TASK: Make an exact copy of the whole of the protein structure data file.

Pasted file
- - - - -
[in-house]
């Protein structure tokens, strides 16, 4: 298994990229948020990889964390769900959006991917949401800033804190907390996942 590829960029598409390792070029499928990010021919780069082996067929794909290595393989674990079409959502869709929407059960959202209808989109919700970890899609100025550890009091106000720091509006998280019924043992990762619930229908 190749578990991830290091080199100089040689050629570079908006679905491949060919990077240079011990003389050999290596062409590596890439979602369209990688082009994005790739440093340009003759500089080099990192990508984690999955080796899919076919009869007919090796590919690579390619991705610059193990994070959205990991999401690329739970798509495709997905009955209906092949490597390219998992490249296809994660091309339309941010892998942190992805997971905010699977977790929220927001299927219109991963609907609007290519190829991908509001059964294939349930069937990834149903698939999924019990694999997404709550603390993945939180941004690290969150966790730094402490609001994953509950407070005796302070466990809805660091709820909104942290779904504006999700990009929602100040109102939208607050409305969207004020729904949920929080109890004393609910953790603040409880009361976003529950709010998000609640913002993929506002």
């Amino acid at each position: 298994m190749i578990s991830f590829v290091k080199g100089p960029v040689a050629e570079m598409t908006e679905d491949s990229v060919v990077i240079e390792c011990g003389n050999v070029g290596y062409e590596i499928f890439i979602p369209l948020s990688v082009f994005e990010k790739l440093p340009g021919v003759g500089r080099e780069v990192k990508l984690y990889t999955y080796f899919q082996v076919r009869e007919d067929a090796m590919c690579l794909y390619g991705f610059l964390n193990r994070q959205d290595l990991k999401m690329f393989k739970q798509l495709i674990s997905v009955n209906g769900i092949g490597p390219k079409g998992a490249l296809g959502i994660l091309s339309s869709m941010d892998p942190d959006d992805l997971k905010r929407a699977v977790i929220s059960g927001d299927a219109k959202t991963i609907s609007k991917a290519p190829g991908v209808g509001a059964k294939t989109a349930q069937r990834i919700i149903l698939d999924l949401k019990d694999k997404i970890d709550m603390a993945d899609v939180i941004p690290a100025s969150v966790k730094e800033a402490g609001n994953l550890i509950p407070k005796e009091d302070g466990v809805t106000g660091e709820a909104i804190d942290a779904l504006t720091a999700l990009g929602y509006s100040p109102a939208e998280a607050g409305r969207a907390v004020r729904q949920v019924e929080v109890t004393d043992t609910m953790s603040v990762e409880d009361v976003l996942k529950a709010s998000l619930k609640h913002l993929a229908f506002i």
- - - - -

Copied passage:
[in-house]
């Protein structure tokens, strides 16, 4: 298994990229948020990889964390769900959006991917949401800033804190907390996942 590829960029598409390792070029499928990010021919780069082996067929794909290595393989674990079409959502869709929407059960959202209808989109919700970890899609100025550890009091106000720091509006998280019924043992990762619930229908 190749578990991830290091080199100089040689050629570079908006679905491949060919990077240079011990003389050999290596062409590596890439979602369209990688082009994005790739440093340009003759500089080099990192990508984690999955080796899919076919009869007919090796590919690579390619991705610059193990994070959205990991999401690329739970798509495709997905009955209906092949490597390219998992490249296809994660091309339309941010892998942190992805997971905010699977977790929220927001299927219109991963609907609007290519190829991908509001059964294939349930069937990834149903698939999924019990694999997404709550603390993945939180941004690290969150966790730094402490609001994953509950407070005796302070466990809805660091709820909104942290779904504006999700990009929602100040109102939208607050409305969207004020729904949920929080109890004393609910953790603040409880009361976003529950709010998000609640913002993929506002």
């Amino acid at each position: 298994m190749i578990s991830f590829v290091k080199g100089p960029v040689a050629e570079m598409t908006e679905d491949s990229v060919v990077i240079e390792c011990g003389n050999v070029g290596y062409e590596i499928f890439i979602p369209l948020s990688v082009f994005e990010k790739l440093p340009g021919v003759g500089r080099e780069v990192k990508l984690y990889t999955y080796f899919q082996v076919r009869e007919d067929a090796m590919c690579l794909y390619g991705f610059l964390n193990r994070q959205d290595l990991k999401m690329f393989k739970q798509l495709i674990s997905v009955n209906g769900i092949g490597p390219k079409g998992a490249l296809g959502i994660l091309s339309s869709m941010d892998p942190d959006d992805l997971k905010r929407a699977v977790i929220s059960g927001d299927a219109k959202t991963i609907s609007k991917a290519p190829g991908v209808g509001a059964k294939t989109a349930q069937r990834i919700i149903l698939d999924l949401k019990d694999k997404i970890d709550m603390a993945d899609v939180i941004p690290a100025s969150v966790k730094e800033a402490g609001n994953l550890i509950p407070k005796e009091d302070g466990v809805t106000g660091e709820a909104i804190d942290a779904l504006t720091a999700l990009g929602y509006s100040p109102a939208e998280a607050g409305r969207a907390v004020r729904q949920v019924e929080v109890t004393d043992t609910m953790s603040v990762e409880d009361v976003l996942k529950a709010s998000l619930k609640h913002l993929a229908f506002i």